On July 3, 1995, petitioner filed a motion for reconsideration of the resolution of the COMELEC’s Second Division, but his motion was denied.  The COMELEC en banc declared him to have been validly disqualified as candidate and, consequently, set aside his proclamation as municipal mayor of Bongabong. Hence the petition in G.R. No. 120905, which was filed on July 20, 1995, alleging grave abuse of discretion by the COMELEC on the ground that the decision in the administrative case against petitioner Reyes was not yet final and executory and therefore could not be used as basis for his disqualification.It is contended that the charges against him were rendered moot and academic by the expiration of the term during which the acts complained of had allegedly been committed. Invoking the ruling in the case of Aguinaldo v. Santos,[1] petitioner argues that his election on May 8, 1995 is a bar to his disqualification.

On the other hand, it appears that petitioner Julius M. Garcia, who obtained the second highest number of votes next to petitioner Reyes in the same elections of May 8, 1995, intervened in the COMELEC on June 13, 1995 (after the main decision disqualifying Renato Reyes was promulgated), contending that because Reyes was disqualified, he (Garcia) was entitled to be proclaimed mayor of Bongabong, Oriental Mindoro.

In its resolution of July 3, 1995, the COMELEC en banc denied Garcia’s prayer, citing the ruling in Republic v. De la Rosa[2] that a candidate who obtains the second highest number of votes in an election cannot be declared winner.  Hence the petition in G.R. No. 120940. Petitioner contends that (1) the COMELEC en banc should have decided his petition at least 15 days before the May 8, 1995 elections as provided in § 78 of the Omnibus Elections Code, and that because it failed to do so, many votes were invalidated which could have been for him had the voters been told earlier who were qualified to be candidates; (2) that the decision of the Sangguniang Panlalawigan was final and executory and resulted in the automatic disqualification of petitioner, and the COMELEC did not need much time to decide the case for disqualification against Reyes since the latter did not appeal the decision in the administrative case ordering his removal; (3) that the COMELEC should have considered the votes cast for Reyes as stray votes.

After deliberating on the petitions filed in these cases, the Court resolved to dismiss them for lack of showing that the COMELEC committed grave abuse of discretion in issuing the resolutions in question.

G.R. No. 120905

First.  Petitioner Reyes claims that the decision of the Sangguniang Panlalawigan, ordering him removed from office, is not yet final because he has not been served a copy thereof.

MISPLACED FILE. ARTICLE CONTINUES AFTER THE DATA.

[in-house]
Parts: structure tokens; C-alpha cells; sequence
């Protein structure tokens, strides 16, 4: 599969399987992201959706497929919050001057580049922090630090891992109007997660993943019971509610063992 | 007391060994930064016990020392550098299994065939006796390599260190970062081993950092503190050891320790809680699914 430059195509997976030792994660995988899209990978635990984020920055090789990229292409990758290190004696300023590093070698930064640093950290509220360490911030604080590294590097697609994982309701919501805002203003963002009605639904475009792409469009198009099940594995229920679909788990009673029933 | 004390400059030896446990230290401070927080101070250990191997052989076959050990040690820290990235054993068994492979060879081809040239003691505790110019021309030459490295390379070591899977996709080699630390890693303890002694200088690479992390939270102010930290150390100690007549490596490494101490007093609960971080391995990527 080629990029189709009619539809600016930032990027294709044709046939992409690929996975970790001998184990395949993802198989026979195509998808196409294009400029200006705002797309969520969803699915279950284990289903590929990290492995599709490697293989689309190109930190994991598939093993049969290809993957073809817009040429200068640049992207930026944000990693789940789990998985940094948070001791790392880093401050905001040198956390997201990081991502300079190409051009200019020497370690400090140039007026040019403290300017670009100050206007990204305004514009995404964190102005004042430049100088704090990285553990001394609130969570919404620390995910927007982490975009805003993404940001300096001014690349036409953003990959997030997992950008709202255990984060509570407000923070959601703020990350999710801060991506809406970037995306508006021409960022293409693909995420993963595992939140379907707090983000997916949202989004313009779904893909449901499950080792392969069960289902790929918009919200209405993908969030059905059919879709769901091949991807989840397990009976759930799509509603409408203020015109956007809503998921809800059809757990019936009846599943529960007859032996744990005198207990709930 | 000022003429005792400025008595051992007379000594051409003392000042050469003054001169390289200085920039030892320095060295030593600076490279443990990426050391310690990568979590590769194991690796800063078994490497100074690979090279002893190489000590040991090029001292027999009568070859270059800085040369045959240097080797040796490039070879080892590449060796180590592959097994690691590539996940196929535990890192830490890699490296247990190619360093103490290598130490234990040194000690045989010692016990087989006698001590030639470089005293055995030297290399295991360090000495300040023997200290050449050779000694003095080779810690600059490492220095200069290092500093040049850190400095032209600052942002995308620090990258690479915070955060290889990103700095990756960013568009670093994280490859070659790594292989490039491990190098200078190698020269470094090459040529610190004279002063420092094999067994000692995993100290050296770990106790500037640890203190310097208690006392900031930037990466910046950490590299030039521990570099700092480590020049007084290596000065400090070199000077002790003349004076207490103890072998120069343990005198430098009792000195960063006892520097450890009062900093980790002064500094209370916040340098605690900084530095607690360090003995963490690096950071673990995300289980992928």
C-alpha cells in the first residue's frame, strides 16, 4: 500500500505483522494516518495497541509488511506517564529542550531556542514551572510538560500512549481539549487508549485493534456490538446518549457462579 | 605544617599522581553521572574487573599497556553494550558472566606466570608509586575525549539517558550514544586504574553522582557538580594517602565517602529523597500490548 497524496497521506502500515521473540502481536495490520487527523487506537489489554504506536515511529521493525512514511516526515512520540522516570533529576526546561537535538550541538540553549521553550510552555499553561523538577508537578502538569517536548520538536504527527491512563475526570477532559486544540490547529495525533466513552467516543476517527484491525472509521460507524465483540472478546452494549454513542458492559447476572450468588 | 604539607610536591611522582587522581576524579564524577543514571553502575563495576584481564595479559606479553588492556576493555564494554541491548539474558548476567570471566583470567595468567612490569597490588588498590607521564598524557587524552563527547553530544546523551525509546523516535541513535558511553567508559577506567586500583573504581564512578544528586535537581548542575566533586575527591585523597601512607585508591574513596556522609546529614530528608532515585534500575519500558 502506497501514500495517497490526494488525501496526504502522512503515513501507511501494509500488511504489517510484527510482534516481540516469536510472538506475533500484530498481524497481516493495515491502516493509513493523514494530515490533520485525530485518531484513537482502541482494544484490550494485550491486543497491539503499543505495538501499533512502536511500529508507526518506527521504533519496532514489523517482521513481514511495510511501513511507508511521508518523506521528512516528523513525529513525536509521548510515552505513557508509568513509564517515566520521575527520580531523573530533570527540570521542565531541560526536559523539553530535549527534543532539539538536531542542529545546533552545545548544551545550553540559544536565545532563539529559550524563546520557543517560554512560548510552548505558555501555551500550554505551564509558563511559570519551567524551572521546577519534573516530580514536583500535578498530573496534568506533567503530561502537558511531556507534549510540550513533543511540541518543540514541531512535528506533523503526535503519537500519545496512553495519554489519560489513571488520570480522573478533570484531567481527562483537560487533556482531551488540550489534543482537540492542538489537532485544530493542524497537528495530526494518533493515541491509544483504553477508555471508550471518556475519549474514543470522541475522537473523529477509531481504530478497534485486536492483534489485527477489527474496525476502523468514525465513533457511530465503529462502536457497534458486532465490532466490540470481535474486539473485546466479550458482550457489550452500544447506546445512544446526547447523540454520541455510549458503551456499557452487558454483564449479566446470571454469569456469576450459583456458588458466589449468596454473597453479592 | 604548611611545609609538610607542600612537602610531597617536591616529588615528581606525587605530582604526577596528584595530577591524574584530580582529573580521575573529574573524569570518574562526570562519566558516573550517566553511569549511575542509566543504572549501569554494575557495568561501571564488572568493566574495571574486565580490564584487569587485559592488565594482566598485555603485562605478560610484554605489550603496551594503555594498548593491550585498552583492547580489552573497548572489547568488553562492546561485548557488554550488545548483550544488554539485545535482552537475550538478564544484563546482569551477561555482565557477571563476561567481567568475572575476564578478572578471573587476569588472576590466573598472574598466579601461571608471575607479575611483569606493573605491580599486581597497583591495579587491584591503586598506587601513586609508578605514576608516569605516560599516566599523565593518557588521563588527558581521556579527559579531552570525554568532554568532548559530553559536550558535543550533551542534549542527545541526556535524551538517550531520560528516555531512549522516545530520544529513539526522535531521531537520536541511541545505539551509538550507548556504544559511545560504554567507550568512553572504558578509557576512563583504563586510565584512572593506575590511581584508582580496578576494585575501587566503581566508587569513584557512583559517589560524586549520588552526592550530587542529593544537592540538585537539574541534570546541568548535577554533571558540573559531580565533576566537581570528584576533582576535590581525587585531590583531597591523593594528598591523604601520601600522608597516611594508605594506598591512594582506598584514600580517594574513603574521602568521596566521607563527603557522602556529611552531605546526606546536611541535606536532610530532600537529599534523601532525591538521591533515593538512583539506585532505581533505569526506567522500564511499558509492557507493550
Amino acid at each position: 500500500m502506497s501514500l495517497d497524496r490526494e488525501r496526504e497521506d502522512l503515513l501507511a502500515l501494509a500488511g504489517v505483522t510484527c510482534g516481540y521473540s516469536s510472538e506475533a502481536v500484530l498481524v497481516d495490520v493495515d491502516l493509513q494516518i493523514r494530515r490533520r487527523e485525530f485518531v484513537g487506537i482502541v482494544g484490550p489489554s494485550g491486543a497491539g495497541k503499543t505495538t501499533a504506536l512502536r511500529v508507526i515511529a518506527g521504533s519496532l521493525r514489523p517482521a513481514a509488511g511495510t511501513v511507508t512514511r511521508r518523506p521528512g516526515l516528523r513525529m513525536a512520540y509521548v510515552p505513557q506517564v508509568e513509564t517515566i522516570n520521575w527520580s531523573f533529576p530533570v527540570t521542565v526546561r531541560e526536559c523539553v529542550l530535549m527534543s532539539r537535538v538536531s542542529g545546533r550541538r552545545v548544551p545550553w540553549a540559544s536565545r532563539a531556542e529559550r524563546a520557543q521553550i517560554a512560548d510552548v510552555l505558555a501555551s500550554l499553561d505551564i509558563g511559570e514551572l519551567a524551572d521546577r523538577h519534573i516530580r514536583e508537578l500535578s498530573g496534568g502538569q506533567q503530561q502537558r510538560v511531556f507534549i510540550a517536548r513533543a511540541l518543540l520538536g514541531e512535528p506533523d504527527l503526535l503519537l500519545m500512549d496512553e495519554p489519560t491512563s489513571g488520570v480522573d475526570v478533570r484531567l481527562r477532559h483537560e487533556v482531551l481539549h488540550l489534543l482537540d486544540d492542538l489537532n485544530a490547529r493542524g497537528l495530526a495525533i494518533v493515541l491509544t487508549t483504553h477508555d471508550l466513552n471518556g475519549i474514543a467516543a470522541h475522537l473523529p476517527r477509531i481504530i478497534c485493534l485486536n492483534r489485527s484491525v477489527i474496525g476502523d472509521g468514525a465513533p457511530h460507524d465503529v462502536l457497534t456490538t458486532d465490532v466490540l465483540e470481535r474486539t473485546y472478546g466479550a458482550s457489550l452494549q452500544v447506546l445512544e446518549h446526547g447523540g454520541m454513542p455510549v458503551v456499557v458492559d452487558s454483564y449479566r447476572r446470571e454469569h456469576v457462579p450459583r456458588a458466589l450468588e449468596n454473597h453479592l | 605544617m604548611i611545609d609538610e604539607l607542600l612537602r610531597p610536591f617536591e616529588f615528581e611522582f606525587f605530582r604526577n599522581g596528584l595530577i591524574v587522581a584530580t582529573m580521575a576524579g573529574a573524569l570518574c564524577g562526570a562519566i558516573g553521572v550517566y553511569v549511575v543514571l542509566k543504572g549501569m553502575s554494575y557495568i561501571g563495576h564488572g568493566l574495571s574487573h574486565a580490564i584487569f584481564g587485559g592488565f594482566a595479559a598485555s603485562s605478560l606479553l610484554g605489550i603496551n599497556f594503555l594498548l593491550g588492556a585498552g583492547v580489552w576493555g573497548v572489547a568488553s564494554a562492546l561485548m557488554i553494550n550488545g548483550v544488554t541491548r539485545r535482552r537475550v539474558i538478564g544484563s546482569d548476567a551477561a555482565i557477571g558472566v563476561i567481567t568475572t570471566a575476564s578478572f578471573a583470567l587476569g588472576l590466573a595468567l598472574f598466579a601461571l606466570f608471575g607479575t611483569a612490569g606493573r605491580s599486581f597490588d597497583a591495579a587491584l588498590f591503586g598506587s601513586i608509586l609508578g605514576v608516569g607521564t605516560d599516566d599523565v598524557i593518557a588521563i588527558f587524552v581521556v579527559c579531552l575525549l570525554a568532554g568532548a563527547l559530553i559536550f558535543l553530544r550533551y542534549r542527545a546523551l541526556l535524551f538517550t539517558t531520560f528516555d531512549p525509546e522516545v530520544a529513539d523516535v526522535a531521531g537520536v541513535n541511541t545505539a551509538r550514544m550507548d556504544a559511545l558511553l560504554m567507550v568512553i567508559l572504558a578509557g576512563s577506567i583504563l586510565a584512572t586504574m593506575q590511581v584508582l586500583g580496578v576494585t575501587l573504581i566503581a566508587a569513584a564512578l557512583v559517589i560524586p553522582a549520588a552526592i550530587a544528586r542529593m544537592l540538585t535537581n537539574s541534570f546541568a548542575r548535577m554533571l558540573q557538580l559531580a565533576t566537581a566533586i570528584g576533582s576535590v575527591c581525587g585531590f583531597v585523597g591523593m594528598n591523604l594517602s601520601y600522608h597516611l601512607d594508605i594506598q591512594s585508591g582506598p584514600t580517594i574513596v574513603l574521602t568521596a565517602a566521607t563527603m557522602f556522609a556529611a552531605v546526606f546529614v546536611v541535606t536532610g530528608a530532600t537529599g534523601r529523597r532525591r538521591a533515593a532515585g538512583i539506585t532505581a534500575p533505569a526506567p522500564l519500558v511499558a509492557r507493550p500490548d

It appears, however, that the failure of the Sangguniang Panlalawigan to deliver a copy of its decision was due to the refusal of petitioner and his counsel to receive the decision.  As the secretary to the Sangguniang Panlalawigan, Mario Manzo, stated in his certification, repeated attempts had been made to serve the decision on Reyes personally and by registered mail, but Reyes refused to receive the decision.  Manzo’s certification states:
On March 3, 1995, Mr. Marcelino B. Macatangay went to Manila to furnish a copy of the decision to the Counsel for Respondent, Atty. Rogelio V. Garcia, which said counsel refused to accept.

On March 23, 1995, Mr. Mario I. C. Manzo, Secretary to the Sangguniang Panlalawigan with Mr. Marcelino B. Macatangay again went to the office of the Mayor of Bongabong to serve the decision.  Mayor Renato U. Reyes, himself present, refused to accept the ORDER enforcing the decision citing particularly the pending case filed in the Sala of Judge Manuel A. Roman as the basis of his refusal.

On [sic] 4:40 p.m., of the same date, the Secretary to the Sangguniang Panlalawigan, unable to serve the ORDER, mailed the same (registered mail receipt No. 432) on the Bongabong Post Office to forward the ORDER to the Office of Mayor Renato U. Reyes.

On March 28, 1995 said registered mail was returned to the Sangguniang Panlalawigan with the following inscriptions on the back by the Postmaster:
1) 1st attempt   -  addressee out of town-9:15 a.m., 3-23-95

2) 2nd attempt   -  addressee cannot be contacted, out of town, 8:50               a.m., 3-24-95

3) 3rd attempt   -  addressee not contacted-out of town, 8:15 a.m.,

4) 4th attempt   -  addressee refused to accept 8:15 a.m., 3-27-95
On March 24, 1995, Mr. Marcelino B. Macatangay, again went to Bongabong to serve the same ORDER enforcing the decision. Mayor Renato U. Reyes was not present so the copy was left on the Mayor’s Office with comments from the employees that they would not accept the same.[3]
Rule 13, §§ 3 and 7 of the Rules of Court provide for the service of final orders and judgments either personally or by mail.  Personal service is completed upon actual or constructive delivery, which may be made by delivering a copy personally to the party or his attorney, or by leaving it in his office with a person having charge thereof, or at his residence, if his office is not known.[4] Hence service was completed when the decision was served upon petitioner’s counsel in his office in Manila on March 3, 1995.  In addition, as the secretary of the Sangguniang Panlalawigan certified, service by registered mail was also made on petitioner Reyes. Although the mail containing the decision was not claimed by him, service was deemed completed five days after the last notice to him on March 27, 1995.[5]